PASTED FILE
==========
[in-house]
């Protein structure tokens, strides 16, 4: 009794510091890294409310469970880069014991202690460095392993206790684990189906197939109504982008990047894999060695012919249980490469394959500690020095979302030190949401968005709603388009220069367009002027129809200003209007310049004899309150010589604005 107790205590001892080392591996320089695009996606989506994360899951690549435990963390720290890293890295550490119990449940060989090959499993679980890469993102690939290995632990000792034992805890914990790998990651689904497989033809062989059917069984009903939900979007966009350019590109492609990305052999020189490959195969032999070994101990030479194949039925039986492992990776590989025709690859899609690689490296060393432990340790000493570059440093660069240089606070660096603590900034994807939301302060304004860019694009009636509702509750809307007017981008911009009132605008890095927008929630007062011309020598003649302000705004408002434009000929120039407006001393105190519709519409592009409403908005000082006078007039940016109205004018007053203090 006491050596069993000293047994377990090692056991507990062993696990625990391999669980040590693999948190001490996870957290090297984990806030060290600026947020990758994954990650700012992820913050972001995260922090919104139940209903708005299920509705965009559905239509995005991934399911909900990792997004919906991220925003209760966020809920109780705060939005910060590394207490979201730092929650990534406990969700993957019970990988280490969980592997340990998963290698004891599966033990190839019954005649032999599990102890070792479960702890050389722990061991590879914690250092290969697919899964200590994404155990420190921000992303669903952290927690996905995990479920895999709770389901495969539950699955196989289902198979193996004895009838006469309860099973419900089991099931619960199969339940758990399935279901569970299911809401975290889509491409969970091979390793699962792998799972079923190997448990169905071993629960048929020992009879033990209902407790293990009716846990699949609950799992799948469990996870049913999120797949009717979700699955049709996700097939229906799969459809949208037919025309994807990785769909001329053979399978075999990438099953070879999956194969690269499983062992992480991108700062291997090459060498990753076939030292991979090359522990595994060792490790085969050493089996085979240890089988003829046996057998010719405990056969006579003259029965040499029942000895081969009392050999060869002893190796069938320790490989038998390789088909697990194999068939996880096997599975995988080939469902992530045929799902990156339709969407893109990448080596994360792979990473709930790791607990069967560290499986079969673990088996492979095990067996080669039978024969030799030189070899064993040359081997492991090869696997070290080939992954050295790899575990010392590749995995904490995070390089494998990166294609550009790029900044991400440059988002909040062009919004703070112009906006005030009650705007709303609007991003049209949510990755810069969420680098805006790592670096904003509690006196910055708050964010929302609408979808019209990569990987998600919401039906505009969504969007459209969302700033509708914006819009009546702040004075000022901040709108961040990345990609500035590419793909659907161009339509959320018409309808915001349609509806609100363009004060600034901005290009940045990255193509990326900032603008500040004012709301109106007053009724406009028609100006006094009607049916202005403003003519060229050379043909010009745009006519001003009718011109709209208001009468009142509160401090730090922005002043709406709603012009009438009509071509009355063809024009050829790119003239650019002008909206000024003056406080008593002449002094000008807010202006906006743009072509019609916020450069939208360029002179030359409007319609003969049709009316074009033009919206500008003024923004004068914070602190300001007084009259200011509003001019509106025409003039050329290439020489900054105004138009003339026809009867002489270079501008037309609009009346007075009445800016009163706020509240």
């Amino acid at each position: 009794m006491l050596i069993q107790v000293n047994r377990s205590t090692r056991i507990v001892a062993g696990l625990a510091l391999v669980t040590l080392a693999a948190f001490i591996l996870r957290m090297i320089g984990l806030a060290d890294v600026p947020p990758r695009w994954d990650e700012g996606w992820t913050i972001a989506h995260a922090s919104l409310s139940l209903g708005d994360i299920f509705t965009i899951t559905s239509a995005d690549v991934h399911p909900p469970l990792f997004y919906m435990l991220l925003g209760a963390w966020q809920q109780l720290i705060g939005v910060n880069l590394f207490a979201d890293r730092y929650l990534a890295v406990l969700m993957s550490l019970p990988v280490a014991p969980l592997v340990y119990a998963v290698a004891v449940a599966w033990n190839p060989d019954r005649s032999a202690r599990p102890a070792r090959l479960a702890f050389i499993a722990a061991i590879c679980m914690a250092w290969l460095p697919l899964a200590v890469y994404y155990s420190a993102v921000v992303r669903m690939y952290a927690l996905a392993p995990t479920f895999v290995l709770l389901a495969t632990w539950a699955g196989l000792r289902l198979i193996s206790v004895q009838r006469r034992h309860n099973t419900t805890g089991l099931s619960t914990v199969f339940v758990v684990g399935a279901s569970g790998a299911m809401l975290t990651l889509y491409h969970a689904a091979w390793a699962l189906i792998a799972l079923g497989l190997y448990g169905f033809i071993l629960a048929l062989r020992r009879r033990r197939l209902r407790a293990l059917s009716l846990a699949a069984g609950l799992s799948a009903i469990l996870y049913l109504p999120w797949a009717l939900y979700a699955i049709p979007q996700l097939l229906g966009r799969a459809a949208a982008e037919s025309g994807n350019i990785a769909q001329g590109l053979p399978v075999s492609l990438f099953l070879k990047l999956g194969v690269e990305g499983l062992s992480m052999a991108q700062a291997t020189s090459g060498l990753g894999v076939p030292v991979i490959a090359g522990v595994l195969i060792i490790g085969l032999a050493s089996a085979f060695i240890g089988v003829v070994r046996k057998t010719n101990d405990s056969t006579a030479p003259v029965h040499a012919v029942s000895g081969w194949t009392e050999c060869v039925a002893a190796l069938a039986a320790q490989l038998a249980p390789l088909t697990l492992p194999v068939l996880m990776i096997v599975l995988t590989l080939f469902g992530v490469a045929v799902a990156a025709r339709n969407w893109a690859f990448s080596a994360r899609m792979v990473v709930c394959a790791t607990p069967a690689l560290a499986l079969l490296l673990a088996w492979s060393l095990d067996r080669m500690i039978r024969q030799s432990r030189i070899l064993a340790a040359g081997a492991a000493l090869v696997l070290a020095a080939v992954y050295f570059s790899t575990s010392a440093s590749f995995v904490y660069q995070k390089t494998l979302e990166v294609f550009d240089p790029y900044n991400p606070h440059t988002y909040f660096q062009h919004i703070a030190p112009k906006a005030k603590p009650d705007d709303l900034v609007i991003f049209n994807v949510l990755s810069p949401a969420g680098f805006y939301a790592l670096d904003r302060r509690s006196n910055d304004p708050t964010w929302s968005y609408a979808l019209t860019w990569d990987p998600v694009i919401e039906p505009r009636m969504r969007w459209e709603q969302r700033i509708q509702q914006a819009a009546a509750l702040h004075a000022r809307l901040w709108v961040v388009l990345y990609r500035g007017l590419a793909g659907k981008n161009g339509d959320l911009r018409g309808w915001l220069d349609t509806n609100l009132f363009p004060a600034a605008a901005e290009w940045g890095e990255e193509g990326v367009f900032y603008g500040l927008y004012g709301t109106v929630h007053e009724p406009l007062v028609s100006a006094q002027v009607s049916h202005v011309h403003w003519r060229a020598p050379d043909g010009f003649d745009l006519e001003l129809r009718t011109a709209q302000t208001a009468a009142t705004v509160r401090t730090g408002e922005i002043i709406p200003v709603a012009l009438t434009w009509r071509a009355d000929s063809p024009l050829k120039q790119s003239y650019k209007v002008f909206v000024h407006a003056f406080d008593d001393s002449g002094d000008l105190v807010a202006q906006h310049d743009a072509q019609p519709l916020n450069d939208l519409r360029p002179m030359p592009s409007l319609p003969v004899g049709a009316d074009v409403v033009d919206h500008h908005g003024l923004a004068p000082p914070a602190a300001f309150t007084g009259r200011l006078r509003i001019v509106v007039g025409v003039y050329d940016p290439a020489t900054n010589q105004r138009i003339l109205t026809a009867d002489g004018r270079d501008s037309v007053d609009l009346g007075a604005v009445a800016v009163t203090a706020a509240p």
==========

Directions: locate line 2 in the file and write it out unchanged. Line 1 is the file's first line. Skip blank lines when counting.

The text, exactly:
């Protein structure tokens, strides 16, 4: 009794510091890294409310469970880069014991202690460095392993206790684990189906197939109504982008990047894999060695012919249980490469394959500690020095979302030190949401968005709603388009220069367009002027129809200003209007310049004899309150010589604005 107790205590001892080392591996320089695009996606989506994360899951690549435990963390720290890293890295550490119990449940060989090959499993679980890469993102690939290995632990000792034992805890914990790998990651689904497989033809062989059917069984009903939900979007966009350019590109492609990305052999020189490959195969032999070994101990030479194949039925039986492992990776590989025709690859899609690689490296060393432990340790000493570059440093660069240089606070660096603590900034994807939301302060304004860019694009009636509702509750809307007017981008911009009132605008890095927008929630007062011309020598003649302000705004408002434009000929120039407006001393105190519709519409592009409403908005000082006078007039940016109205004018007053203090 006491050596069993000293047994377990090692056991507990062993696990625990391999669980040590693999948190001490996870957290090297984990806030060290600026947020990758994954990650700012992820913050972001995260922090919104139940209903708005299920509705965009559905239509995005991934399911909900990792997004919906991220925003209760966020809920109780705060939005910060590394207490979201730092929650990534406990969700993957019970990988280490969980592997340990998963290698004891599966033990190839019954005649032999599990102890070792479960702890050389722990061991590879914690250092290969697919899964200590994404155990420190921000992303669903952290927690996905995990479920895999709770389901495969539950699955196989289902198979193996004895009838006469309860099973419900089991099931619960199969339940758990399935279901569970299911809401975290889509491409969970091979390793699962792998799972079923190997448990169905071993629960048929020992009879033990209902407790293990009716846990699949609950799992799948469990996870049913999120797949009717979700699955049709996700097939229906799969459809949208037919025309994807990785769909001329053979399978075999990438099953070879999956194969690269499983062992992480991108700062291997090459060498990753076939030292991979090359522990595994060792490790085969050493089996085979240890089988003829046996057998010719405990056969006579003259029965040499029942000895081969009392050999060869002893190796069938320790490989038998390789088909697990194999068939996880096997599975995988080939469902992530045929799902990156339709969407893109990448080596994360792979990473709930790791607990069967560290499986079969673990088996492979095990067996080669039978024969030799030189070899064993040359081997492991090869696997070290080939992954050295790899575990010392590749995995904490995070390089494998990166294609550009790029900044991400440059988002909040062009919004703070112009906006005030009650705007709303609007991003049209949510990755810069969420680098805006790592670096904003509690006196910055708050964010929302609408979808019209990569990987998600919401039906505009969504969007459209969302700033509708914006819009009546702040004075000022901040709108961040990345990609500035590419793909659907161009339509959320018409309808915001349609509806609100363009004060600034901005290009940045990255193509990326900032603008500040004012709301109106007053009724406009028609100006006094009607049916202005403003003519060229050379043909010009745009006519001003009718011109709209208001009468009142509160401090730090922005002043709406709603012009009438009509071509009355063809024009050829790119003239650019002008909206000024003056406080008593002449002094000008807010202006906006743009072509019609916020450069939208360029002179030359409007319609003969049709009316074009033009919206500008003024923004004068914070602190300001007084009259200011509003001019509106025409003039050329290439020489900054105004138009003339026809009867002489270079501008037309609009009346007075009445800016009163706020509240």